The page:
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Offline College

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Re: Warrior Nation in Hooligan Documentary
« Reply #80 on: April 29, 2011, 07:20:35 AM »
so who won the cricket match??



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Re: Warrior Nation in Hooligan Documentary
« Reply #81 on: April 29, 2011, 07:42:30 AM »
Who were the WN members on the clip? Anyone on this site? Ah see we had a rasta pace bowler representing...

Yeh, ah remember dat day well. Dat was in Nuremberg when we play ah windball cricket match against de English supporters. De Mayor and all pass thru and take ah small lime.

De rasta who bowling is de one and only Brian Williams.

Some of de members in de clip are me, Feliziano, Controversial, Fli!, and Hyperhot J. Trinity Cross, what is yuh Indian pardna name again?

Stephen Mungalsingh

Offline Tallman

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Re: Warrior Nation in Hooligan Documentary
« Reply #82 on: April 29, 2011, 09:29:17 AM »
so who won the cricket match??

we buss dey tail twice.

Read more:
http://www.socawarriors.net/forum/index.php?topic=17394.0
http://www.socawarriors.net/forum/index.php?topic=17674.0
http://www.thewarriornation.com/content/view/58/36/

Who were the WN members on the clip? Anyone on this site? Ah see we had a rasta pace bowler representing...

Yeh, ah remember dat day well. Dat was in Nuremberg when we play ah windball cricket match against de English supporters. De Mayor and all pass thru and take ah small lime.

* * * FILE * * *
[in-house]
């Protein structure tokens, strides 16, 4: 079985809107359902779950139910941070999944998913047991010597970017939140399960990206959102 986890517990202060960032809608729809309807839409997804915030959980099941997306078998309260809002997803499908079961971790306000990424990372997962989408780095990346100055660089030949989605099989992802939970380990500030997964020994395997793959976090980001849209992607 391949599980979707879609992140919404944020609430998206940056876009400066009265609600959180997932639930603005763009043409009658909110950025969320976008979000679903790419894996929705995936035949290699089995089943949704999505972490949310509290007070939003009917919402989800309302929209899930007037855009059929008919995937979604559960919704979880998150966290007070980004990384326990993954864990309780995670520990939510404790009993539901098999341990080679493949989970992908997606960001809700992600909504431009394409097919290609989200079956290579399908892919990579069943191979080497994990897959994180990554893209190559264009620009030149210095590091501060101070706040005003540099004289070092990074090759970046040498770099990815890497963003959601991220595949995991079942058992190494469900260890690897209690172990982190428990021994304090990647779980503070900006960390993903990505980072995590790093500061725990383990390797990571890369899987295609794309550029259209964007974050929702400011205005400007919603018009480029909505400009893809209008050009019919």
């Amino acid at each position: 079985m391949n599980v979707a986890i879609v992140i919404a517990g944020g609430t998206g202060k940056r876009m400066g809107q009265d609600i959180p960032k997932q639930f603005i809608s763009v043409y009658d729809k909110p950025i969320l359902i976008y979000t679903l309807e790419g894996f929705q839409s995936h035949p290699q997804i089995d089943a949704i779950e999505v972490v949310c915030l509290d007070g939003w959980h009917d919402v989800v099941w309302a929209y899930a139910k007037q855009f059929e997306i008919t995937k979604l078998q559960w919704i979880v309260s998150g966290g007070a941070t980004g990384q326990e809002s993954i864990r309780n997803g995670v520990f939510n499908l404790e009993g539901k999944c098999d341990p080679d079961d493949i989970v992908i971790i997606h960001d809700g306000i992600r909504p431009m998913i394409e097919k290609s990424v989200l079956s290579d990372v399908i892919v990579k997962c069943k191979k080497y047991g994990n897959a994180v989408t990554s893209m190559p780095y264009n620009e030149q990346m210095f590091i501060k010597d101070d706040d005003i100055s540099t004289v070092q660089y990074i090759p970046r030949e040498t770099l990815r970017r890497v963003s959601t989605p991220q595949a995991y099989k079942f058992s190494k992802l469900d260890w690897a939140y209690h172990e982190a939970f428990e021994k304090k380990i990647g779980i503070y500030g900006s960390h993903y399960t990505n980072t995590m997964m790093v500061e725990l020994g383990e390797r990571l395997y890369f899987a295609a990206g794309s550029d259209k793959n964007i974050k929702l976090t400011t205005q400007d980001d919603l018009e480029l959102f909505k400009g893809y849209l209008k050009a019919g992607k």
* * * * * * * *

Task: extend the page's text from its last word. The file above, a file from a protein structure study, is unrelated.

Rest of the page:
De rasta who bowling is de one and only Brian Williams.

Some of de members in de clip are me, Feliziano, Controversial, Fli!, and Hyperhot J. Trinity Cross, what is yuh Indian pardna name again?

Stephen Mungalsingh

He wild too bad when he ready :rotfl:

The Conquering Lion of Judah shall break every chain.

truetrini

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Re: Warrior Nation in Hooligan Documentary
« Reply #83 on: April 29, 2011, 10:07:27 AM »
especially with liquor in he system...lol

Offline Flex

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Hooligans Thread.
« Reply #84 on: November 12, 2013, 03:07:40 AM »
Just what T&T needs: hooliganism
By Christophe Brathwaite (Express).


Hooliganism, not secondary schools football was the real “winner” at the recent Big Five football final. Whilst sport commentator Andre Errol Baptiste and ex-FIFA referee Ramesh Ramdhan chose to focus and demonise the referee’s competency, the issue is bigger.

It is possible that the referee’s decision to award a goal to Presentation College of San Fernando could have been an error, but the abhorrent conduct of players, parents, supporters and team officials of the opposing St Mary’s College smacked of the hooligan behaviour that no sport should encourage.

There is enough lawlessness around the country for us to tolerate the smallest sign of it in sport and in student related activities in particular. After all, this defeats the purpose of friendly, but competitive rivalry between schoolboys.

Hooliganism is of not new to sport. It is a term used to describe “disorderly, aggressive and often violent behaviour perpetrated by spectators at sporting events”.

And, there is no better term to describe the events at the Big Five final: hurling of water bottles at match officials by the St Mary’s players; verbal assault of the referee by team officials; refusal of the St Mary’s players to receive their second-place medals; and verbal abuse of the linesman by parents, players, and supporters at  at the game.

It was Matthias Krug who wrote an editorial for CNN entitled Soccer violence: Referees under siege in which he reported these acts of hooliganism: in the USA a referee had been punched and later died; in Europe, a linesman had been beaten to death while his son looked on as a member of the opposing team; in Germany a match official had to be hospitalised after being attacked by spectators; and as recent as 2013 at a football game held in La Liga between Getafe and Deportivo La Coruna a referee was verbally abused by fans for the entire game because he sent off a home player.

All the while, in every instance there were small children who sat nearby listening to the verbal abuse and witnessing the unruly mobs’ display of primordial conduct unbecoming of human beings’ actions to one another.